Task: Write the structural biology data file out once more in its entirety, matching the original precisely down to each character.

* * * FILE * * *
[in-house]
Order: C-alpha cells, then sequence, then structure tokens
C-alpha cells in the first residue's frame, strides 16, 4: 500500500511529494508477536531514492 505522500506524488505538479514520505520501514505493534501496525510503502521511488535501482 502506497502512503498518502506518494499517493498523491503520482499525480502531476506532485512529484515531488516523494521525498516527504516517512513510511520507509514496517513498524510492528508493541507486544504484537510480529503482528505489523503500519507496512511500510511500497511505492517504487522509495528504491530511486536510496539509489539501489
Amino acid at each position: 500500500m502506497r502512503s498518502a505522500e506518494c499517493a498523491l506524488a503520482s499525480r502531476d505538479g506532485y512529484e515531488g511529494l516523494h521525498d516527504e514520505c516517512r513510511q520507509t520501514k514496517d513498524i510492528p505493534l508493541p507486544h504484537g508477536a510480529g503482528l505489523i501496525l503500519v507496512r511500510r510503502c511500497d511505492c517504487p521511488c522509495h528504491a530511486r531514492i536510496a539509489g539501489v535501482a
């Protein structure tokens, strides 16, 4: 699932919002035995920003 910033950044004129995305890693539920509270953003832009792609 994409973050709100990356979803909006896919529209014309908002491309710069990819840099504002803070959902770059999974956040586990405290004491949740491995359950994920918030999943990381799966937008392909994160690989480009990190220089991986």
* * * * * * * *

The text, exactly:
[in-house]
Order: C-alpha cells, then sequence, then structure tokens
C-alpha cells in the first residue's frame, strides 16, 4: 500500500511529494508477536531514492 505522500506524488505538479514520505520501514505493534501496525510503502521511488535501482 502506497502512503498518502506518494499517493498523491503520482499525480502531476506532485512529484515531488516523494521525498516527504516517512513510511520507509514496517513498524510492528508493541507486544504484537510480529503482528505489523503500519507496512511500510511500497511505492517504487522509495528504491530511486536510496539509489539501489
Amino acid at each position: 500500500m502506497r502512503s498518502a505522500e506518494c499517493a498523491l506524488a503520482s499525480r502531476d505538479g506532485y512529484e515531488g511529494l516523494h521525498d516527504e514520505c516517512r513510511q520507509t520501514k514496517d513498524i510492528p505493534l508493541p507486544h504484537g508477536a510480529g503482528l505489523i501496525l503500519v507496512r511500510r510503502c511500497d511505492c517504487p521511488c522509495h528504491a530511486r531514492i536510496a539509489g539501489v535501482a
């Protein structure tokens, strides 16, 4: 699932919002035995920003 910033950044004129995305890693539920509270953003832009792609 994409973050709100990356979803909006896919529209014309908002491309710069990819840099504002803070959902770059999974956040586990405290004491949740491995359950994920918030999943990381799966937008392909994160690989480009990190220089991986």